Up to two-thirds of the 44 Democrats in the Republican-led U.S. Senate prepared on Tuesday to oppose Alberto Gonzales as the next U.S. attorney general because of his role in helping craft policies they blame for contributing to the abuse of foreign detainees.

Yet Gonzales, President Bush’s White House counsel the past four years, appeared certain to win Senate confirmation to the post as debate began in the 100-member chamber.

“I’m confident that Judge Gonzales will be confirmed with bipartisan support,” said Majority Leader Bill Frist, a Tennessee Republican.

A vote is expected by Thursday.

Senate Minority Leader Harry Reid, a Nevada Democrat, predicted that up to 30 of the 44 Senate Democrats would oppose Gonzales, who rose from poverty to sit on the Texas Supreme Court before serving Bush at the White House.

“There are extremely strong feelings with the Democrats over the Gonzales nomination,” Reid told reporters.

“He has a story that is an American success story. But that doesn’t make up for the problems we have with his being the person who was the legal adviser to the president that signed off on these torture memos,” Reid said.

The battle over Gonzales has focused largely on an Aug. 1, 2002, memo he approved that stated only the most severe types of torture were not permissible under U.S. and international agreements. The memo was withdrawn after a public outcry.

Gonzales has also drawn fire for writing in January 2002 that parts of the half-century-old Geneva Convention on the treatment of prisoners of war were “obsolete” and “quaint.”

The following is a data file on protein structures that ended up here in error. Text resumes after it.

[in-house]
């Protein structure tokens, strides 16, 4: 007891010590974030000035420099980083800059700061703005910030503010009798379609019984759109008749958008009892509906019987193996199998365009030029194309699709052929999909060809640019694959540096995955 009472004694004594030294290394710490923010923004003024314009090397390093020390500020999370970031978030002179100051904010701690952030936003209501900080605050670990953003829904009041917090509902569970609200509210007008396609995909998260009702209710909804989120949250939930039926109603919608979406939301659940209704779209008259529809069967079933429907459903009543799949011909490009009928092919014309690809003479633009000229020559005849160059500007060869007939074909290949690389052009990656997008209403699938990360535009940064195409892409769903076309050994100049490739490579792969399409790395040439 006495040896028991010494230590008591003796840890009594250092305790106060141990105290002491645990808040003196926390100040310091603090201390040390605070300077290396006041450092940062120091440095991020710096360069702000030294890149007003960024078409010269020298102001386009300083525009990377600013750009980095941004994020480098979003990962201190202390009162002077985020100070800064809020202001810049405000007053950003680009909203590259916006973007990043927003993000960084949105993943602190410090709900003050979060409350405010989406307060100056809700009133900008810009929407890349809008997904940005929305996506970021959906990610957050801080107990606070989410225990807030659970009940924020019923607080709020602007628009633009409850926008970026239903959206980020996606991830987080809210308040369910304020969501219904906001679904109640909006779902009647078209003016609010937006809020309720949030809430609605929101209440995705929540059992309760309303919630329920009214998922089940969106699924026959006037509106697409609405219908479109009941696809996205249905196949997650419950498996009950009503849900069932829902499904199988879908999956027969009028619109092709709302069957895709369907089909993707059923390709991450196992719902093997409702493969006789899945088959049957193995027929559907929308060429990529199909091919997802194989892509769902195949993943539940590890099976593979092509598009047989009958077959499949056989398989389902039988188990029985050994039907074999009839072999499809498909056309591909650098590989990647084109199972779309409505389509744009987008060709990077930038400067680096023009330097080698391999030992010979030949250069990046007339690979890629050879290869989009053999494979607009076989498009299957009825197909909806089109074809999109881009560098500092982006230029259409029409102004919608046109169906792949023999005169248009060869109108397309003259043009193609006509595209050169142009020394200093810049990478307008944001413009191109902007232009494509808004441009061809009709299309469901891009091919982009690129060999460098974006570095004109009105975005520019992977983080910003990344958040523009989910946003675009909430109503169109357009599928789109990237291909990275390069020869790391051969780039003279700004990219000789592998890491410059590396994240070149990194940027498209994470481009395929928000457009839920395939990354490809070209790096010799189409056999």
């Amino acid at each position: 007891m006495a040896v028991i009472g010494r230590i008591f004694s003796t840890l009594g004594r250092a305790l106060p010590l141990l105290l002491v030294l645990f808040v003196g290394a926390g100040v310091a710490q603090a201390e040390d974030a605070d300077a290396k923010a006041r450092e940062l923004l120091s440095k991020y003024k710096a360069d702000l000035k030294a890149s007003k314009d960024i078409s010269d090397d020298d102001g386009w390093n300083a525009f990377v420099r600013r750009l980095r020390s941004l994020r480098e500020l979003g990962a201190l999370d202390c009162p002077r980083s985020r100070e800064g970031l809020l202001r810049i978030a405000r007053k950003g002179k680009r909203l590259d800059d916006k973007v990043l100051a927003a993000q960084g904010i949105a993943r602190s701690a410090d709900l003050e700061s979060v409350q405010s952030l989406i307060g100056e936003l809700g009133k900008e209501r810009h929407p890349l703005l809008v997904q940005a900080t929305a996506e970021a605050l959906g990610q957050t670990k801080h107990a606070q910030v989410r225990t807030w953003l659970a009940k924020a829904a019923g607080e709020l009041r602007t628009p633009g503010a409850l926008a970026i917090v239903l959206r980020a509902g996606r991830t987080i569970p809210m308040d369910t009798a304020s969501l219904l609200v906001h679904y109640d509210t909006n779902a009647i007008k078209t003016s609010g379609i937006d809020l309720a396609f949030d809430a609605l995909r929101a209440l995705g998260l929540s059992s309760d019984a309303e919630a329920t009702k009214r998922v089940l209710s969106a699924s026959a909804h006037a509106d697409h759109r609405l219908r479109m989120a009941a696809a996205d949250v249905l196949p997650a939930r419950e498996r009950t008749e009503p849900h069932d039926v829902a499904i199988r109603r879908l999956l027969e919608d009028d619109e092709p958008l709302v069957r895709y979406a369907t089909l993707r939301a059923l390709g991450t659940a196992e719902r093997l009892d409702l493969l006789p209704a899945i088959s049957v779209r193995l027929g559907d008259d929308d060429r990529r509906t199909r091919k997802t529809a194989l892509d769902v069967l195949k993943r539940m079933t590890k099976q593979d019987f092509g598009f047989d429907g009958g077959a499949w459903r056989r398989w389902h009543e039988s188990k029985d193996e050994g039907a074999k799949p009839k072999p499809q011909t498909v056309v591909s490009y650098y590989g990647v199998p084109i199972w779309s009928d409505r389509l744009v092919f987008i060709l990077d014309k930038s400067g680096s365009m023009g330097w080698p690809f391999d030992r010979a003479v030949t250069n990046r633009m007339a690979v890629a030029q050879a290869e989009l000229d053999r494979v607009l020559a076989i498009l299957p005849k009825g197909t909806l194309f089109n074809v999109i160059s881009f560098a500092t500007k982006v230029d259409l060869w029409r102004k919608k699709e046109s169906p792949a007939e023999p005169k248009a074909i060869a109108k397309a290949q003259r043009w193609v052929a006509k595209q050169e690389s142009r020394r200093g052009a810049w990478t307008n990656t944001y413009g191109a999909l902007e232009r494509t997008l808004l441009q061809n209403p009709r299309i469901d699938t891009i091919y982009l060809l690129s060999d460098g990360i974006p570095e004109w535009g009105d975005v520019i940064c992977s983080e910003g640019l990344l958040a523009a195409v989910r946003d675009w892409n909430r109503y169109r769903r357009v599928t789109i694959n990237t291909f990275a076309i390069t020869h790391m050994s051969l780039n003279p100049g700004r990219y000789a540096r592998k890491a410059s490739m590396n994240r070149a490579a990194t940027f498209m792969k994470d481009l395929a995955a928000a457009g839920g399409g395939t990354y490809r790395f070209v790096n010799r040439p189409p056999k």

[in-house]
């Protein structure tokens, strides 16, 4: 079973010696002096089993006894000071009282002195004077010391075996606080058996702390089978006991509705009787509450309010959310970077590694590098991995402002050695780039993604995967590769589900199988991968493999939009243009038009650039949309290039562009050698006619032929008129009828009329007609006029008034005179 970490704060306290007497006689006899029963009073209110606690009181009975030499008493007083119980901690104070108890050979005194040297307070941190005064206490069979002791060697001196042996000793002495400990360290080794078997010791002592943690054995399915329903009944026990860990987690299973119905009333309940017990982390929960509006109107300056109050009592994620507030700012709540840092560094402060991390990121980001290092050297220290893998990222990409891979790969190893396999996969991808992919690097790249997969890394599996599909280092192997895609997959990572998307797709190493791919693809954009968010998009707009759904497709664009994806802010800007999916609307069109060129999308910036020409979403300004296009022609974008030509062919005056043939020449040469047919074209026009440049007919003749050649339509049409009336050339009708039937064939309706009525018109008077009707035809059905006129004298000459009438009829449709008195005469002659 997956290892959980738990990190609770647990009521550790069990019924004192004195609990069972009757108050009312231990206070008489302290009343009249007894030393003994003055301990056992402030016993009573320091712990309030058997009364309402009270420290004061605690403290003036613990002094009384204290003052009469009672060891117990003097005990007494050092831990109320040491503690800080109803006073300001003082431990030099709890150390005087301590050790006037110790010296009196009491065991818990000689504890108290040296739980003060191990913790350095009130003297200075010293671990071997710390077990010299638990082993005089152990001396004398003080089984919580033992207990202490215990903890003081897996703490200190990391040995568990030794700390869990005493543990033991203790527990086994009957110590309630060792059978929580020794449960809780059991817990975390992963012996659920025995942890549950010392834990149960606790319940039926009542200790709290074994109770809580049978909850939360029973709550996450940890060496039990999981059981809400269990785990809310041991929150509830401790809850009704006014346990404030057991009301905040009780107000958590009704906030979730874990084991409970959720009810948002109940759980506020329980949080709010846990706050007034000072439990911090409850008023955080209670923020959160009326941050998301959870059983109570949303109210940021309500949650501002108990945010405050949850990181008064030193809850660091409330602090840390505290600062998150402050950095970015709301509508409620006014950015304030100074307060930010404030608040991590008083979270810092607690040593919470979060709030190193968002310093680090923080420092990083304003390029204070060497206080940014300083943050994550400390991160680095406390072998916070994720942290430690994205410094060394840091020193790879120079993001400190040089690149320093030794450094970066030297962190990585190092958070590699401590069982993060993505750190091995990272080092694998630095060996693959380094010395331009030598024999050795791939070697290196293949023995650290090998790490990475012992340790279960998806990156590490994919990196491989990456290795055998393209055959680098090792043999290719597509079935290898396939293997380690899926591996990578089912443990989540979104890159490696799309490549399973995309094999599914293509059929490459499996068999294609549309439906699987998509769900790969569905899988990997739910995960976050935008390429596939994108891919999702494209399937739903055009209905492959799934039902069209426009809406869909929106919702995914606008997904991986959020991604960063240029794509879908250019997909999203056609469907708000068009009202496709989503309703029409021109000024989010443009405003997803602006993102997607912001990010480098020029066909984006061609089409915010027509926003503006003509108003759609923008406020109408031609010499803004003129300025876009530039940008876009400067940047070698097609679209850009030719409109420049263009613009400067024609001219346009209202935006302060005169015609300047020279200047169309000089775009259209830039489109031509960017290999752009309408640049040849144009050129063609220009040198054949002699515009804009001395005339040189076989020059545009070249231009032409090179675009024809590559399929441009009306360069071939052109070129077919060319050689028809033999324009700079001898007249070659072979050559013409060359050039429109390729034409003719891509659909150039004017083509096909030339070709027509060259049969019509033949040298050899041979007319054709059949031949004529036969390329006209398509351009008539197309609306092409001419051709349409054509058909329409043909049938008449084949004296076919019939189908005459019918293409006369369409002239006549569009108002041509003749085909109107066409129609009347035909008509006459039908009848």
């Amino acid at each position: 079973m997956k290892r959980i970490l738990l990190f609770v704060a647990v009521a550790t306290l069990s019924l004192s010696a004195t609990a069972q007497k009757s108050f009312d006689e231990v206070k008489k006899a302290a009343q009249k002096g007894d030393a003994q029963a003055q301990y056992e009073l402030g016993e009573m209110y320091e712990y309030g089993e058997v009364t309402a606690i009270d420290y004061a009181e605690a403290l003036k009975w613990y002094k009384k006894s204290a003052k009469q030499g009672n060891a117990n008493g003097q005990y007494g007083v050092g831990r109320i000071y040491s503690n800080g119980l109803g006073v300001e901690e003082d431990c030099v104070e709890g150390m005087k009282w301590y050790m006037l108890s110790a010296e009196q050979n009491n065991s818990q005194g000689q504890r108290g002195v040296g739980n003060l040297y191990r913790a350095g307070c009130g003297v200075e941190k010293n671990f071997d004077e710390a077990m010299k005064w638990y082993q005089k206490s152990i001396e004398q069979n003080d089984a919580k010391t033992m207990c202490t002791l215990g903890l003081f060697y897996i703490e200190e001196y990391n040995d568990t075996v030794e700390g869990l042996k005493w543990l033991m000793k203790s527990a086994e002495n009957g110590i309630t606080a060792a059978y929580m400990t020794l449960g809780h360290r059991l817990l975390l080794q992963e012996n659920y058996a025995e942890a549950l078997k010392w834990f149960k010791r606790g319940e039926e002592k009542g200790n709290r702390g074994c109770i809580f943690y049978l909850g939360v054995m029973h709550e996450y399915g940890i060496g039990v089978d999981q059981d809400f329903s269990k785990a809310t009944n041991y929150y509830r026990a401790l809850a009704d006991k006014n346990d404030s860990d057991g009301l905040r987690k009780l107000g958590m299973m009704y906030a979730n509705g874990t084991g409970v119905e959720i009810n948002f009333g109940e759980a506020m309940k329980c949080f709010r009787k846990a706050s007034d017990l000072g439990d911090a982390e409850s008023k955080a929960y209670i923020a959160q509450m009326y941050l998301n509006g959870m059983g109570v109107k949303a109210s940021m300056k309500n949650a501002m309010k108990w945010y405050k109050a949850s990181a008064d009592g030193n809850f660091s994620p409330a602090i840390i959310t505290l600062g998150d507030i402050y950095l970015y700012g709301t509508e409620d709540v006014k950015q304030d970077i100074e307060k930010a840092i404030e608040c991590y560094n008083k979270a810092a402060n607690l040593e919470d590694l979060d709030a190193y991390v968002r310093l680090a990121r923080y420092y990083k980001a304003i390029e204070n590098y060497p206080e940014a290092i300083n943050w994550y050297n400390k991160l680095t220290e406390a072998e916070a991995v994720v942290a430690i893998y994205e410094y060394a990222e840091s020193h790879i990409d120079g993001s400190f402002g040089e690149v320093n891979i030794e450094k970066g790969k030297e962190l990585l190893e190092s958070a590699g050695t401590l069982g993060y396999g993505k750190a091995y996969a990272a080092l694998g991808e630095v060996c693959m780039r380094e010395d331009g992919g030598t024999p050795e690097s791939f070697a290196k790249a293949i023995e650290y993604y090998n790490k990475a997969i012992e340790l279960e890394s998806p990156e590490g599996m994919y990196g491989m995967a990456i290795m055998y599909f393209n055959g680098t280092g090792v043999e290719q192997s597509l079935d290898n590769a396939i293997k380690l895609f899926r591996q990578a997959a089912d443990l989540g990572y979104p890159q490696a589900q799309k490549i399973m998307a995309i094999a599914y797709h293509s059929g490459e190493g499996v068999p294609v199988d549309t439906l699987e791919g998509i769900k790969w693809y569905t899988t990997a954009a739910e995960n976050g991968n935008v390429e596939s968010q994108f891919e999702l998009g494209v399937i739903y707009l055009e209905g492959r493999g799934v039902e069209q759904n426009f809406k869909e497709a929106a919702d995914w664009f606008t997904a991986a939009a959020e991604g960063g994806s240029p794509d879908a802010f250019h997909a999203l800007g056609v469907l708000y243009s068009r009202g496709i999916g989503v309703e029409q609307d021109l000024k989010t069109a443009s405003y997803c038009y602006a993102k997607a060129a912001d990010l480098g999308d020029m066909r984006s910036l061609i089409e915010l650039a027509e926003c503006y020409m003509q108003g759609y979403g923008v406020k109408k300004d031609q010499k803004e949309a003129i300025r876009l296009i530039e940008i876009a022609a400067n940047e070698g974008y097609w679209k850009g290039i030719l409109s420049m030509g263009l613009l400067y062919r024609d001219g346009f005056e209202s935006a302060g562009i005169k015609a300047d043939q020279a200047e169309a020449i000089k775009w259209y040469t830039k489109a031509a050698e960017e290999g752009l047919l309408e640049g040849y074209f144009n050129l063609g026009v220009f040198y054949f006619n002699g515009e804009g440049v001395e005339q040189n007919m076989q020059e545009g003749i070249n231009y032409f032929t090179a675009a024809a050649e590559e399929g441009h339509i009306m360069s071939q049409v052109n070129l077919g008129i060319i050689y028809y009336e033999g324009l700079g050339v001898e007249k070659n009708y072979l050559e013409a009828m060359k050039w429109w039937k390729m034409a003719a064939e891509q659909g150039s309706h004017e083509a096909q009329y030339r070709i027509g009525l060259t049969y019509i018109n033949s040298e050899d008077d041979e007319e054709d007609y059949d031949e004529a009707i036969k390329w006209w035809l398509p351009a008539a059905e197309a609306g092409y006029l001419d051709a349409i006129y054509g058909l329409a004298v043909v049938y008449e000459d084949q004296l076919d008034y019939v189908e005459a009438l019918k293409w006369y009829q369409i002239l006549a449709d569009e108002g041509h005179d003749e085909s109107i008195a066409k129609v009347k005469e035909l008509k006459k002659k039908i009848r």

At his Jan. 6 confirmation hearing, Gonzales denounced torture and vowed to abide by international treaties on the treatment of prisoners.

But he prompted further criticism with responses to follow-up written questions, including his contention that the United States may technically have the right to hold foreigners indefinitely in secret locations overseas and subject them to abusive treatment.

After a number of Democrats criticized Gonzales on Tuesday, Sen. Arlen Specter, a Pennsylvania Republican, rose to his defense, quoting the nominee as having repeatedly testified that the administration condemns torture and so does he.

“I don’t know how much more explicit a witness, a designee can be than Judge Gonzales has been,” Specter said.

Gonzales, 49, would replace John Ashcroft, who submitted his resignation as attorney general after Bush won re-election in November.

Ashcroft had a Senate confirmation battle of his own in February 2001 before prevailing on a 58-42 vote.

Last week, the Senate confirmed Condoleezza Rice as secretary of state on a vote of 85-13. The vote reflected more opposition than any secretary of state in recent history.

Democrats talked about — but rejected — trying to raise a procedural hurdle against Gonzales. They acknowledged they likely lacked the 41 votes needed to succeed.

“The idea that the other side of the aisle is even considering filibustering this manifestation of the American dream that’s represented by Judge Gonzales is simply beyond me,” Frist told reporters.

Democrats have criticized Gonzales for policies drafted after the Sept. 11, 2001, attacks, many blamed for contributing to the abuse of detainees captured in the subsequent fighting in Afghanistan and Iraq. Democrats also complained Gonzales had been less than fully forthcoming.

Sen. Edward Kennedy, a Massachusetts Democrat, said, “The issues raised by Mr. Gonzales’s nomination go to the heart of what America stands for in the world.”